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If not now, then when?

category international | rights, freedoms and repression | opinion/analysis author Tuesday October 23, 2012 22:57author by Maryam Namazie Report this post to the editors

Someone always has some statistics about the West’s failings whenever I speak of Iran or Islam or sharia and wants to know what I’m doing about it…

Next time I meet someone protesting against the welfare cuts in Britain, I’ll be sure to ask what s/he is doing about the Iranian regime’s cut in subsidies or the brutal economic sanctions!?

And this happens to me all the time and it’s usually from people who do – well – nothing.

Just recently, after my talk at the National Secular Society’s Secularism conference, someone came up to specifically advise me not to focus on Sharia law as it is discriminatory to do so (I guess they were sleeping during my speech). I asked the ‘well-meaning’ chap whether he would then go up to the brilliant Sue Cox at the adjoining Survivors Voice – Europe stall to ‘advise’ her to focus on something other than paedophilia and child rape in the church because it was so very discriminatory against Christianity. My point was that this is a demand solely made of us dissenters of Islam.

It never seems to be the right time or place to raise our issues…

Now I am reminded of this because again today some dimwit, biasedfreethoughts, has spewed off statistics on US executions in a comment on my piece on the current killing spree by the Islamic regime of Iran and asked what I am doing against executions in the US!

That I am a long-term anti-death penalty campaigner or that this demand is never made of anti-DP campaigners in the US are side issues.

What angers me most about this sort of comparison (apart from being patronising) is that the reason behind it is not a real concern about the death penalty. Rather it is an attempt to promote a hierarchy of rights and wrongs – with the US always in the lead, thereby trivialising and dehumanising both the lives of ‘the other’ but their forms of resistance as well. If it’s not somehow holding the US culpable for everything, then it’s not the time and place.

Let me fill you all in on a secret.

The precious lives of the thirteen executed in the past 48 hours - whatever their ‘crimes’ - is just as important as the precious lives of those languishing on death row in the US – not more and not less.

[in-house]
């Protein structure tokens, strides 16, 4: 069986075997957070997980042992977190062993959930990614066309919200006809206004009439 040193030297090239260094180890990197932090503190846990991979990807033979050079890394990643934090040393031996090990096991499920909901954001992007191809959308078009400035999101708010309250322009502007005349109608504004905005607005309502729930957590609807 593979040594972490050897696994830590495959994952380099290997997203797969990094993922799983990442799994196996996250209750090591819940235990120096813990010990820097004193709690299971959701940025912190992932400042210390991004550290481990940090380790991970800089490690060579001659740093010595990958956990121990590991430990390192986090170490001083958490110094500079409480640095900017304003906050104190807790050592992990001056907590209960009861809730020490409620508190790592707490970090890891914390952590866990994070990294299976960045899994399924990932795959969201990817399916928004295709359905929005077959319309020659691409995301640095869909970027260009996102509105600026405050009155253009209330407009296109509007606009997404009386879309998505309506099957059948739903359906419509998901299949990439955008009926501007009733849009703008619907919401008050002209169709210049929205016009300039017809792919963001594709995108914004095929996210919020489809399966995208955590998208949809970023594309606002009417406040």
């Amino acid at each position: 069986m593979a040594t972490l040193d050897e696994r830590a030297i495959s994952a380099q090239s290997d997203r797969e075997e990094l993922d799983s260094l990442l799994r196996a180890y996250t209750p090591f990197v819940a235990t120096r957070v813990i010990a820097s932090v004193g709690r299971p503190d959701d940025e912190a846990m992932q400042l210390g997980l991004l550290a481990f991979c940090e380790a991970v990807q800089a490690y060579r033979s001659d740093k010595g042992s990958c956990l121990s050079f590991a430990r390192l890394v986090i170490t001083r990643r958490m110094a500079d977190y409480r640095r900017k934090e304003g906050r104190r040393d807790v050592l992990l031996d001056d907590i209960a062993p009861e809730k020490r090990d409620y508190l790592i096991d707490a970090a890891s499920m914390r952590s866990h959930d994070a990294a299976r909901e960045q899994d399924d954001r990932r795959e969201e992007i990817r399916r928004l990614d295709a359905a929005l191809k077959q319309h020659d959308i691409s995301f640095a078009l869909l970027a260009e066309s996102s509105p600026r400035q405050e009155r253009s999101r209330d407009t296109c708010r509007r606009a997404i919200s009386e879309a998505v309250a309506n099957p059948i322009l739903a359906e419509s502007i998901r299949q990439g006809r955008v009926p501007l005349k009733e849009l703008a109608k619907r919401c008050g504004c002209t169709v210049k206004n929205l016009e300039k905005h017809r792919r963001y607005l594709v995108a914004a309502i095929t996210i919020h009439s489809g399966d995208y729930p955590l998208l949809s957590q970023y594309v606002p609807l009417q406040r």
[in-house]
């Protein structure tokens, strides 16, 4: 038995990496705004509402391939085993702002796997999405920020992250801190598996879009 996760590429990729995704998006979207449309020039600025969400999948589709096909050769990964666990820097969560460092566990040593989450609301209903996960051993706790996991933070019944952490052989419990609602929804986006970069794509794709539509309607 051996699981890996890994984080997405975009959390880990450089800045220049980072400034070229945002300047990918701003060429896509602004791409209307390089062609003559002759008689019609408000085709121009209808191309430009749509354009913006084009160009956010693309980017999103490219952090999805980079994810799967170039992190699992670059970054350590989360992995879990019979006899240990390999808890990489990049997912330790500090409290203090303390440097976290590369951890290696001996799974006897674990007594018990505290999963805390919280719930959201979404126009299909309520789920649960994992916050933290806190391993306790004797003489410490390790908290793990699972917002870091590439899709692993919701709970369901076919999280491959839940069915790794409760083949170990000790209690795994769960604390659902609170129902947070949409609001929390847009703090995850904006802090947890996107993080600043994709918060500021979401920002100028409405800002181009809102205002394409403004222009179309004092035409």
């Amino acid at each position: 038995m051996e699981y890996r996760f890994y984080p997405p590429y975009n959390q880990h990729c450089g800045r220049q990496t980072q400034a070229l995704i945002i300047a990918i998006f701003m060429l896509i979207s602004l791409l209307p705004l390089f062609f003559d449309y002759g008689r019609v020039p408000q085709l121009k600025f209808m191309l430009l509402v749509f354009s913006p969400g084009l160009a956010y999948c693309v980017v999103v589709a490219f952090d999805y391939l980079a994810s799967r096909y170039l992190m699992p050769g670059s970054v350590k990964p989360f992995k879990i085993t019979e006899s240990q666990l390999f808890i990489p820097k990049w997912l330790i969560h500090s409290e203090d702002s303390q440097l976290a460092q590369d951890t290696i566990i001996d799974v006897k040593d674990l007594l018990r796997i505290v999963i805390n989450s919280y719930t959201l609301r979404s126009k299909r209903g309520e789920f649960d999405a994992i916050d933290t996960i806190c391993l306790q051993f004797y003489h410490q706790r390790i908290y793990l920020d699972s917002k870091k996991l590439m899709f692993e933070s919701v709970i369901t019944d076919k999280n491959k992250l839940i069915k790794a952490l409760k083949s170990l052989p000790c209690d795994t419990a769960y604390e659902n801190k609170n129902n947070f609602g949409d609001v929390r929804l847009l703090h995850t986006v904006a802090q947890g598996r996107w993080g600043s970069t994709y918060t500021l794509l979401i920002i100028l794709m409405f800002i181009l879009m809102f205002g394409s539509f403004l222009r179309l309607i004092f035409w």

And whilst I have often said that US-led militarism is the other side of the coin of Islamism, am I not allowed to focus on the executions in Iran if I so choose without someone telling me what is more important to condemn?

If not now, then when?

If not me, then who?

A killing spree
October 22, 2012 at 11:22 pm Maryam Namazie

In the past 48 hours, the Islamic regime of Iran executed 13 people (in a report received by Mina Ahadi and the International Committee against Execution).

3 were executed this Sunday on charges of ‘corruption’ and ‘enmity against god’ in Sistan Baluchestan, namely Yahya Charizehi, Abdoljalil Kahrazehi and Abdolbasset Rigi.

10 others, including Saeed Sadighi and a father and son, were executed Monday morning in Tehran’s Evin prison for ‘drug-related’ offences.

Hundreds protested to stop the executions in Tehran. Security forces attacked the protesters and even threatened to shoot at them. This marks the first time that the families of ordinary (not political) prisoners were involved in public protests against executions.

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author by free_dummypublication date Wed Oct 24, 2012 00:05Report this post to the editors

well certainly the lives of all concerned are of equal relevance

But given that the US and it's allies are currently imposing crushing sanctions which include critical medical supplies that have no doubt killed quite a few people already, and also, along with Israel are threatening war against Iran, it is certainly not the best time to be highlighting the faults of Iran without balance, unless of course you are working with the US government.

Remember, the US sanctions and threats are affecting ALL IRANIANS, that includes innocent women, children, political prisoners, paraplegics, gay men and lesbians, etc etc.

And if war breaks out, they will all be horribly dismembered equally.

Don't play into the propaganda.

Is "being free" in an armed militia filled bloodstained pile of rubble with no infrastructure worse than living with restrictions in an otherwise functional country?.

I think that's a question you could ask those still remaining in Libya, Iraq (and maybe soon Syria) and other such "freed" countries.

You might not like the answer you receive though!

And be careful what you wish for. You might get it!!

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